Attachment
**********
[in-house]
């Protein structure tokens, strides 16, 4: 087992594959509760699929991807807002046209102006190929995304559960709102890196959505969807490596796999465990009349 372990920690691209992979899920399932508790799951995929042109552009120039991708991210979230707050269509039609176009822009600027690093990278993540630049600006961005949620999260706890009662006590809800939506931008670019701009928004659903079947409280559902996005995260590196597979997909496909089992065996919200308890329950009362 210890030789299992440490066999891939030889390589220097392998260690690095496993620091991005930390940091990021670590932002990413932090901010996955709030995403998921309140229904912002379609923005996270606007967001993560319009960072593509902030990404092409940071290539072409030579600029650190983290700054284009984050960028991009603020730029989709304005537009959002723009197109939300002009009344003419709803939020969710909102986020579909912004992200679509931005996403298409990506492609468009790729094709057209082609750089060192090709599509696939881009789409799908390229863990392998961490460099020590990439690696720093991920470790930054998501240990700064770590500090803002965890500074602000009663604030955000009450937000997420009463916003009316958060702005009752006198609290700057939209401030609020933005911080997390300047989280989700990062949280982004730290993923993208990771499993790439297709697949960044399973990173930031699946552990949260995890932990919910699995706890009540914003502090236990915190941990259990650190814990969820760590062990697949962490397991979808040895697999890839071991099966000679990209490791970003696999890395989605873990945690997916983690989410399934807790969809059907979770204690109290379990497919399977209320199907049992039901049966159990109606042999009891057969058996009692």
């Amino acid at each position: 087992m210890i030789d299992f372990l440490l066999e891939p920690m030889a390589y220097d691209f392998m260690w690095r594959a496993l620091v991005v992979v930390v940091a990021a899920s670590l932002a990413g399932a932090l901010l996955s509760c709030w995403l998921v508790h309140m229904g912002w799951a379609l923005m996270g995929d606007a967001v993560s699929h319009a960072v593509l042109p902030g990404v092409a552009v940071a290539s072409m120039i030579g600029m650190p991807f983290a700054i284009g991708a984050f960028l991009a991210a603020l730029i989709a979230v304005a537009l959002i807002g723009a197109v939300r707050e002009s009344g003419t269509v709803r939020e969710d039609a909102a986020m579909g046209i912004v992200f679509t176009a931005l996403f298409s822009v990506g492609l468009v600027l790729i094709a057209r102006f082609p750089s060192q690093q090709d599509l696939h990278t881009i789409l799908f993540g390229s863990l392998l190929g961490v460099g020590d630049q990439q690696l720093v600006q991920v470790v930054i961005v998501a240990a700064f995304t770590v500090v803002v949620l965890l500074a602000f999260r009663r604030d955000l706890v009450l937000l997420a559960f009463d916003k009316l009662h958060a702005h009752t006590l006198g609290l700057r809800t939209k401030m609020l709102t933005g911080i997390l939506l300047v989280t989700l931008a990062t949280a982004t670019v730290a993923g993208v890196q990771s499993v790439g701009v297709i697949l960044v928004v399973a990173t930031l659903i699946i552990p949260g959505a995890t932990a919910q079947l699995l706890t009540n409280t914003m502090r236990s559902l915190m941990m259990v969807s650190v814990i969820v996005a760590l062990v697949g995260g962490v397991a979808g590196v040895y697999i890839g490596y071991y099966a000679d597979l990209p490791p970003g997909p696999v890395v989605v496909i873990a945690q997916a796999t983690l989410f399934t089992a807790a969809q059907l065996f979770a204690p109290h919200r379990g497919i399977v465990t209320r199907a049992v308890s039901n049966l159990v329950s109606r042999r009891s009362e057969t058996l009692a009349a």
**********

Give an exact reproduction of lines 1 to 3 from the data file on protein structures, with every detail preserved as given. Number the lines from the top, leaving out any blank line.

[in-house]
């Protein structure tokens, strides 16, 4: 087992594959509760699929991807807002046209102006190929995304559960709102890196959505969807490596796999465990009349 372990920690691209992979899920399932508790799951995929042109552009120039991708991210979230707050269509039609176009822009600027690093990278993540630049600006961005949620999260706890009662006590809800939506931008670019701009928004659903079947409280559902996005995260590196597979997909496909089992065996919200308890329950009362 210890030789299992440490066999891939030889390589220097392998260690690095496993620091991005930390940091990021670590932002990413932090901010996955709030995403998921309140229904912002379609923005996270606007967001993560319009960072593509902030990404092409940071290539072409030579600029650190983290700054284009984050960028991009603020730029989709304005537009959002723009197109939300002009009344003419709803939020969710909102986020579909912004992200679509931005996403298409990506492609468009790729094709057209082609750089060192090709599509696939881009789409799908390229863990392998961490460099020590990439690696720093991920470790930054998501240990700064770590500090803002965890500074602000009663604030955000009450937000997420009463916003009316958060702005009752006198609290700057939209401030609020933005911080997390300047989280989700990062949280982004730290993923993208990771499993790439297709697949960044399973990173930031699946552990949260995890932990919910699995706890009540914003502090236990915190941990259990650190814990969820760590062990697949962490397991979808040895697999890839071991099966000679990209490791970003696999890395989605873990945690997916983690989410399934807790969809059907979770204690109290379990497919399977209320199907049992039901049966159990109606042999009891057969058996009692």
């Amino acid at each position: 087992m210890i030789d299992f372990l440490l066999e891939p920690m030889a390589y220097d691209f392998m260690w690095r594959a496993l620091v991005v992979v930390v940091a990021a899920s670590l932002a990413g399932a932090l901010l996955s509760c709030w995403l998921v508790h309140m229904g912002w799951a379609l923005m996270g995929d606007a967001v993560s699929h319009a960072v593509l042109p902030g990404v092409a552009v940071a290539s072409m120039i030579g600029m650190p991807f983290a700054i284009g991708a984050f960028l991009a991210a603020l730029i989709a979230v304005a537009l959002i807002g723009a197109v939300r707050e002009s009344g003419t269509v709803r939020e969710d039609a909102a986020m579909g046209i912004v992200f679509t176009a931005l996403f298409s822009v990506g492609l468009v600027l790729i094709a057209r102006f082609p750089s060192q690093q090709d599509l696939h990278t881009i789409l799908f993540g390229s863990l392998l190929g961490v460099g020590d630049q990439q690696l720093v600006q991920v470790v930054i961005v998501a240990a700064f995304t770590v500090v803002v949620l965890l500074a602000f999260r009663r604030d955000l706890v009450l937000l997420a559960f009463d916003k009316l009662h958060a702005h009752t006590l006198g609290l700057r809800t939209k401030m609020l709102t933005g911080i997390l939506l300047v989280t989700l931008a990062t949280a982004t670019v730290a993923g993208v890196q990771s499993v790439g701009v297709i697949l960044v928004v399973a990173t930031l659903i699946i552990p949260g959505a995890t932990a919910q079947l699995l706890t009540n409280t914003m502090r236990s559902l915190m941990m259990v969807s650190v814990i969820v996005a760590l062990v697949g995260g962490v397991a979808g590196v040895y697999i890839g490596y071991y099966a000679d597979l990209p490791p970003g997909p696999v890395v989605v496909i873990a945690q997916a796999t983690l989410f399934t089992a807790a969809q059907l065996f979770a204690p109290h919200r379990g497919i399977v465990t209320r199907a049992v308890s039901n049966l159990v329950s109606r042999r009891s009362e057969t058996l009692a009349a």